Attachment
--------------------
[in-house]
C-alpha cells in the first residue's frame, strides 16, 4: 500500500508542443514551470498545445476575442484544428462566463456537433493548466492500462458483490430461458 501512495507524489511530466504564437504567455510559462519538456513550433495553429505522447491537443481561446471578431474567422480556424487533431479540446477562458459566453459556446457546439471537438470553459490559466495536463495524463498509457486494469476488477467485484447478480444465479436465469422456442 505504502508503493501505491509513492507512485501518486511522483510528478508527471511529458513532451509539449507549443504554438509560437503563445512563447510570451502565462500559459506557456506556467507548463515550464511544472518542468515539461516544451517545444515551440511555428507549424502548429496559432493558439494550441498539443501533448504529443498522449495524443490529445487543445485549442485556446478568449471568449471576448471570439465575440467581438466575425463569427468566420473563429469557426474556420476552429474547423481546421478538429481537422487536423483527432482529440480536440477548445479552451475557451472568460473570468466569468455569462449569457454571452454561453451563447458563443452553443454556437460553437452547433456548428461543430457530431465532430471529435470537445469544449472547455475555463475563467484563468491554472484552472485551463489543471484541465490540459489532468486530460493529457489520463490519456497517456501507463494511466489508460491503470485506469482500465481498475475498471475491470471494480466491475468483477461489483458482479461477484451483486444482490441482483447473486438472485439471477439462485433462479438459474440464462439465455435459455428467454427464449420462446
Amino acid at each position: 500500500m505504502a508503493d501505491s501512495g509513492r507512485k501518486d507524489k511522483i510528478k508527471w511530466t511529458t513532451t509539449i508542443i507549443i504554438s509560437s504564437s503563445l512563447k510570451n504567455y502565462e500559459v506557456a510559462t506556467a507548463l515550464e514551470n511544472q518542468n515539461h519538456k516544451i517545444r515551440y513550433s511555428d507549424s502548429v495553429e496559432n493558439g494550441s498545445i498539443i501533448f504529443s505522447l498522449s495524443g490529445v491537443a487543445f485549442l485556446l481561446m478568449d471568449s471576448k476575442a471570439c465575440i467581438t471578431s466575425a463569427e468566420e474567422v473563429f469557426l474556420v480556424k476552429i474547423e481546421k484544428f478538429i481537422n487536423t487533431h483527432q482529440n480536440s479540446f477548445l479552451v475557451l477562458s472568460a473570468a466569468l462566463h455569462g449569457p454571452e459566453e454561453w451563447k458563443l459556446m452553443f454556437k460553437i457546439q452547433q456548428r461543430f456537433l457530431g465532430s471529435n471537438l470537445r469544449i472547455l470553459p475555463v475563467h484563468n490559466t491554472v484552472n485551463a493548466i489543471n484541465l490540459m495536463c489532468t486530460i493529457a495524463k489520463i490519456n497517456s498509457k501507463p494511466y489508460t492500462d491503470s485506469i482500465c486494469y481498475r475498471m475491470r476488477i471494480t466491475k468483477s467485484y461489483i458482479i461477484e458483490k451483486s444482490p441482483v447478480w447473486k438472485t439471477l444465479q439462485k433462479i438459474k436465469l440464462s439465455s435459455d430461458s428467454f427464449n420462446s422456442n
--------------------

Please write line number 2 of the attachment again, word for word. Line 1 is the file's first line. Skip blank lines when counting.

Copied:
C-alpha cells in the first residue's frame, strides 16, 4: 500500500508542443514551470498545445476575442484544428462566463456537433493548466492500462458483490430461458 501512495507524489511530466504564437504567455510559462519538456513550433495553429505522447491537443481561446471578431474567422480556424487533431479540446477562458459566453459556446457546439471537438470553459490559466495536463495524463498509457486494469476488477467485484447478480444465479436465469422456442 505504502508503493501505491509513492507512485501518486511522483510528478508527471511529458513532451509539449507549443504554438509560437503563445512563447510570451502565462500559459506557456506556467507548463515550464511544472518542468515539461516544451517545444515551440511555428507549424502548429496559432493558439494550441498539443501533448504529443498522449495524443490529445487543445485549442485556446478568449471568449471576448471570439465575440467581438466575425463569427468566420473563429469557426474556420476552429474547423481546421478538429481537422487536423483527432482529440480536440477548445479552451475557451472568460473570468466569468455569462449569457454571452454561453451563447458563443452553443454556437460553437452547433456548428461543430457530431465532430471529435470537445469544449472547455475555463475563467484563468491554472484552472485551463489543471484541465490540459489532468486530460493529457489520463490519456497517456501507463494511466489508460491503470485506469482500465481498475475498471475491470471494480466491475468483477461489483458482479461477484451483486444482490441482483447473486438472485439471477439462485433462479438459474440464462439465455435459455428467454427464449420462446